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December 4, 2006 | Jeannine Stein, Times Staff Writer
FORGET all that nagging about sitting up straight. The healthiest position for the back, it turns out, might be a comfortable 135-degree angle. "Everybody says, 'Mind your posture,' but sitting at 90 degrees is not good," nor is slouching forward, says Waseem Bashir, clinical research fellow in musculoskeletal radiology at the University of Alberta in Canada. He and other researchers examined 22 healthy people with no history of back pain or surgery.
October 1, 1994 | LISA DILLMAN
So, what did happen in the NHL on Friday? There won't be any hockey for at least two weeks, but there was no clear-cut consensus on just what to call it. Despite what many fans believe, the players are not on strike. That's about the only thing players and owners seem to agree upon. Sound bites from a day of dissension: NHL Commissioner Gary Bettman: "We are going to reconfigure the schedule." Bob Goodenow, head of the players' union: "It's an owners' lockout, pure and simple."
February 15, 1998
Re "Storm's Oldest Casualty," Feb. 9: When an oak falls over, it is not necessarily dead or of no more value. I do consultant work and supervise tree conditions for Descanso Gardens and the historic Lanterman House. A fallen oak can many times be pruned for safety and health potential. It then can assume its duty of display for years to come, just as any important historical artifact, such as the Liberty Bell in Pennsylvania or the ship at the bottom of Pearl Harbor. It is not necessary for historical items to be perfect or new or, in this case, "vertical."
October 6, 2012 | By Melinda Fulmer
Are you having trouble starting your engine in the morning? This move, called the tabletop lever and derived from the Five Tibetans, a series of exercises used by monks or lamas for more than 2,500 years, helps to energize and strengthen your entire body in about the same time it takes to pour a cup of coffee. What it does Demonstrated by Jennifer Kries, who uses it in her "Hot Body Cool Mind" DVD series, this move is an important multi-tasker, sculpting the muscles of the shoulders, arms and back, while toning the glutes, hamstrings, calves and core.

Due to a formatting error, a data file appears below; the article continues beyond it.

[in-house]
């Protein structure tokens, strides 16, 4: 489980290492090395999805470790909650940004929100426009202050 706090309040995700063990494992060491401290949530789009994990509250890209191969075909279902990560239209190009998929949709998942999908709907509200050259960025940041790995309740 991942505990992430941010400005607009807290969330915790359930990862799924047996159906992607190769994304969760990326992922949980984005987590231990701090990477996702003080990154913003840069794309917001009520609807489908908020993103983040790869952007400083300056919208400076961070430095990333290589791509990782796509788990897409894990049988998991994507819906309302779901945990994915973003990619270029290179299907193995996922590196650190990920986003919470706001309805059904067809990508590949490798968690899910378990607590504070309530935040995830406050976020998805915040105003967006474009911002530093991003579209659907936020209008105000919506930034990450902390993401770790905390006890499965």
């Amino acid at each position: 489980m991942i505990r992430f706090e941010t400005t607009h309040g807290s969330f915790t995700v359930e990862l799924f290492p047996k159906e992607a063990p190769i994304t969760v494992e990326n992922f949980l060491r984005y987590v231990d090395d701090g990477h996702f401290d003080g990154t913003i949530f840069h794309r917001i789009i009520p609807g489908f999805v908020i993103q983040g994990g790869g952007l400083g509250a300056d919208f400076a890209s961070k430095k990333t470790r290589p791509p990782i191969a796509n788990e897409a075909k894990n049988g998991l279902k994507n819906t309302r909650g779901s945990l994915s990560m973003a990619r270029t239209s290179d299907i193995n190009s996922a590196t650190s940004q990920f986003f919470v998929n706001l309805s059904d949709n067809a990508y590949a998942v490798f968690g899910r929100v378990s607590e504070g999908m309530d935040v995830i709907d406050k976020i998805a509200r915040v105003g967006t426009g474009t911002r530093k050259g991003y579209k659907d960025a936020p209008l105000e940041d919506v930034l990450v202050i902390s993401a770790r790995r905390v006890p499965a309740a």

December 15, 2012 | By Roy M. Wallack
What's more fun: getting hold of some of the coolest new athletic technology, or giving it as a gift? You could end up buying two of each of these noteworthy innovations. Smartphone golf coach SwingTip: A 2-ounce, 3-D Bluetooth motion sensor that attaches to any golf club and instantly shows you a video animation and metric analysis of your actual golf swing, so you can identify problem areas and make adjustments. Images are stored for later viewing. Likes: It works, showing you what your swing looks like and providing valuable analysis, including your swing speed, whether the swing was inside-out or outside-in or whether the club face was open or closed.
May 18, 1997
I found the article on Mayor Tom Daly ("Mayor Daly's Partisan Tie to Political Boss," May 7) quite amusing and somewhat hypocritical. To suggest that Daly's Democratic party affiliation and his direct ties to new Congresswoman Loretta Sanchez will affect his decision-making capacity as mayor is just plain nonsense. What I see is just the same good-old-boy politics using Bob Dornan's challenge and continued media circus as a way to gain some media visibility and posture for future office seekers.
May 18, 1992 | STEVE STAJICH, Stajich is a stand-up comic who won the Seattle Comedy Competition in 1988 and recently performed on Fox's "Comic Strip Live." He also writes comedy for various television shows. and
Patrick Cole's article concerning the use of the Los Angeles riots as material for stand-up comedy ("Comics Cope With the L.A. Riots," Calendar, May 11) gave significant consideration to the propriety of comics harvesting new jokes from the riot. There is rarely anything written that causes the public to believe that stand-up comics spend much time thinking about the wildly varied and pointed messages they deliver. That's because, often, they don't.
November 5, 2011 | By Christi Parsons, Washington Bureau
Reporting from Cannes, France -- French President Nicolas Sarkozy convened a select group of European leaders here the other day for a private session in which he welcomed them and then promptly yielded the floor to President Obama. “He said, 'What do you think, Barack?'” one Obama advisor said, recounting a meeting in which the U.S. president acted as panel chairman for a group trying to work its way through some messy continental politics. It was an unusual role Obama played while here for the Group of 20 summit of advanced and emerging nations, where the U.S. president usually spends most of the time in the spotlight by virtue of the power of the economy he represents.
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